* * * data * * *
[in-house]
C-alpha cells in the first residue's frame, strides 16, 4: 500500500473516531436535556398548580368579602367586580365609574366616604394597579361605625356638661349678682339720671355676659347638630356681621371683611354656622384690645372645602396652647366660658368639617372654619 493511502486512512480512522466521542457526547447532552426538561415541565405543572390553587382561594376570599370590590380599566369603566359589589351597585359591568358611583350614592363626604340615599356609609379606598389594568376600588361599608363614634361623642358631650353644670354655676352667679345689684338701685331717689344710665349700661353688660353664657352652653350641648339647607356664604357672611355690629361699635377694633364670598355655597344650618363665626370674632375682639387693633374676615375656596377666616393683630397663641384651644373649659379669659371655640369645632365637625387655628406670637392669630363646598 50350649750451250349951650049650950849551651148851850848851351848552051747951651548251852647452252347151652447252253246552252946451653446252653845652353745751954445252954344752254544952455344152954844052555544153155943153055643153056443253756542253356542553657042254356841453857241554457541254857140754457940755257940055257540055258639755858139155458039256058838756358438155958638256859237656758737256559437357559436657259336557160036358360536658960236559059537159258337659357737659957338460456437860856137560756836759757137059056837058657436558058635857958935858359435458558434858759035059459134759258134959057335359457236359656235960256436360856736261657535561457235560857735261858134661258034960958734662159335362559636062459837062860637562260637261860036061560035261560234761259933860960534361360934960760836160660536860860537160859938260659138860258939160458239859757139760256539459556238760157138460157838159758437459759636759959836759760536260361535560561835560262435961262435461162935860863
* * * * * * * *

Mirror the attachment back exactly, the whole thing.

[in-house]
C-alpha cells in the first residue's frame, strides 16, 4: 500500500473516531436535556398548580368579602367586580365609574366616604394597579361605625356638661349678682339720671355676659347638630356681621371683611354656622384690645372645602396652647366660658368639617372654619 493511502486512512480512522466521542457526547447532552426538561415541565405543572390553587382561594376570599370590590380599566369603566359589589351597585359591568358611583350614592363626604340615599356609609379606598389594568376600588361599608363614634361623642358631650353644670354655676352667679345689684338701685331717689344710665349700661353688660353664657352652653350641648339647607356664604357672611355690629361699635377694633364670598355655597344650618363665626370674632375682639387693633374676615375656596377666616393683630397663641384651644373649659379669659371655640369645632365637625387655628406670637392669630363646598 50350649750451250349951650049650950849551651148851850848851351848552051747951651548251852647452252347151652447252253246552252946451653446252653845652353745751954445252954344752254544952455344152954844052555544153155943153055643153056443253756542253356542553657042254356841453857241554457541254857140754457940755257940055257540055258639755858139155458039256058838756358438155958638256859237656758737256559437357559436657259336557160036358360536658960236559059537159258337659357737659957338460456437860856137560756836759757137059056837058657436558058635857958935858359435458558434858759035059459134759258134959057335359457236359656235960256436360856736261657535561457235560857735261858134661258034960958734662159335362559636062459837062860637562260637261860036061560035261560234761259933860960534361360934960760836160660536860860537160859938260659138860258939160458239859757139760256539459556238760157138460157838159758437459759636759959836759760536260361535560561835560262435961262435461162935860863